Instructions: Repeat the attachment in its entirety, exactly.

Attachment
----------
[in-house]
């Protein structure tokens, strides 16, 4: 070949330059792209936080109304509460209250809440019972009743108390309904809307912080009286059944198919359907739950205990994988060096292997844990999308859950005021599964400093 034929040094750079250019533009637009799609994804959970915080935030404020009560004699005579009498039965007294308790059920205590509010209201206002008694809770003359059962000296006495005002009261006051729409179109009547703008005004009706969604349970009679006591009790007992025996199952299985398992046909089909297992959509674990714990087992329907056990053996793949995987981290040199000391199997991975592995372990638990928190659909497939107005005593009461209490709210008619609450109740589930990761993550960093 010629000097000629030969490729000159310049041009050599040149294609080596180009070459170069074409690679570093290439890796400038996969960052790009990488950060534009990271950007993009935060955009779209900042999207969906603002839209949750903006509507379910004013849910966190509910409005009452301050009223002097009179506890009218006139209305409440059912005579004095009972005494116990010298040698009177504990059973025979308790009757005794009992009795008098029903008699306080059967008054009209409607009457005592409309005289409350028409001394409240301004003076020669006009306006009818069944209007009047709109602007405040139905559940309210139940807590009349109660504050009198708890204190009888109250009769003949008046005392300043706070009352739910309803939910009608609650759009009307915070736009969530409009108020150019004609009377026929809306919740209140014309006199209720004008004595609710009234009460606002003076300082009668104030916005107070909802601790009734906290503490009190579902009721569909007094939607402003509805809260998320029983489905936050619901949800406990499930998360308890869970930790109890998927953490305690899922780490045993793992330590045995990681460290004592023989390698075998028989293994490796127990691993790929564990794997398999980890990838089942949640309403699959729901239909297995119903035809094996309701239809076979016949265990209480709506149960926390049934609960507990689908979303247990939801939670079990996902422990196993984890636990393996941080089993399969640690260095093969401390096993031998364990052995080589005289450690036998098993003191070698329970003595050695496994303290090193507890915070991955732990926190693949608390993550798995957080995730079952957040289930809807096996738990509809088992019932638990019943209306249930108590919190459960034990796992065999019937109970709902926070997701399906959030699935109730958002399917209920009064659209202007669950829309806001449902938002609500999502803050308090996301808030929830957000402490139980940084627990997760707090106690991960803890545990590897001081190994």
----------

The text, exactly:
[in-house]
């Protein structure tokens, strides 16, 4: 070949330059792209936080109304509460209250809440019972009743108390309904809307912080009286059944198919359907739950205990994988060096292997844990999308859950005021599964400093 034929040094750079250019533009637009799609994804959970915080935030404020009560004699005579009498039965007294308790059920205590509010209201206002008694809770003359059962000296006495005002009261006051729409179109009547703008005004009706969604349970009679006591009790007992025996199952299985398992046909089909297992959509674990714990087992329907056990053996793949995987981290040199000391199997991975592995372990638990928190659909497939107005005593009461209490709210008619609450109740589930990761993550960093 010629000097000629030969490729000159310049041009050599040149294609080596180009070459170069074409690679570093290439890796400038996969960052790009990488950060534009990271950007993009935060955009779209900042999207969906603002839209949750903006509507379910004013849910966190509910409005009452301050009223002097009179506890009218006139209305409440059912005579004095009972005494116990010298040698009177504990059973025979308790009757005794009992009795008098029903008699306080059967008054009209409607009457005592409309005289409350028409001394409240301004003076020669006009306006009818069944209007009047709109602007405040139905559940309210139940807590009349109660504050009198708890204190009888109250009769003949008046005392300043706070009352739910309803939910009608609650759009009307915070736009969530409009108020150019004609009377026929809306919740209140014309006199209720004008004595609710009234009460606002003076300082009668104030916005107070909802601790009734906290503490009190579902009721569909007094939607402003509805809260998320029983489905936050619901949800406990499930998360308890869970930790109890998927953490305690899922780490045993793992330590045995990681460290004592023989390698075998028989293994490796127990691993790929564990794997398999980890990838089942949640309403699959729901239909297995119903035809094996309701239809076979016949265990209480709506149960926390049934609960507990689908979303247990939801939670079990996902422990196993984890636990393996941080089993399969640690260095093969401390096993031998364990052995080589005289450690036998098993003191070698329970003595050695496994303290090193507890915070991955732990926190693949608390993550798995957080995730079952957040289930809807096996738990509809088992019932638990019943209306249930108590919190459960034990796992065999019937109970709902926070997701399906959030699935109730958002399917209920009064659209202007669950829309806001449902938002609500999502803050308090996301808030929830957000402490139980940084627990997760707090106690991960803890545990590897001081190994």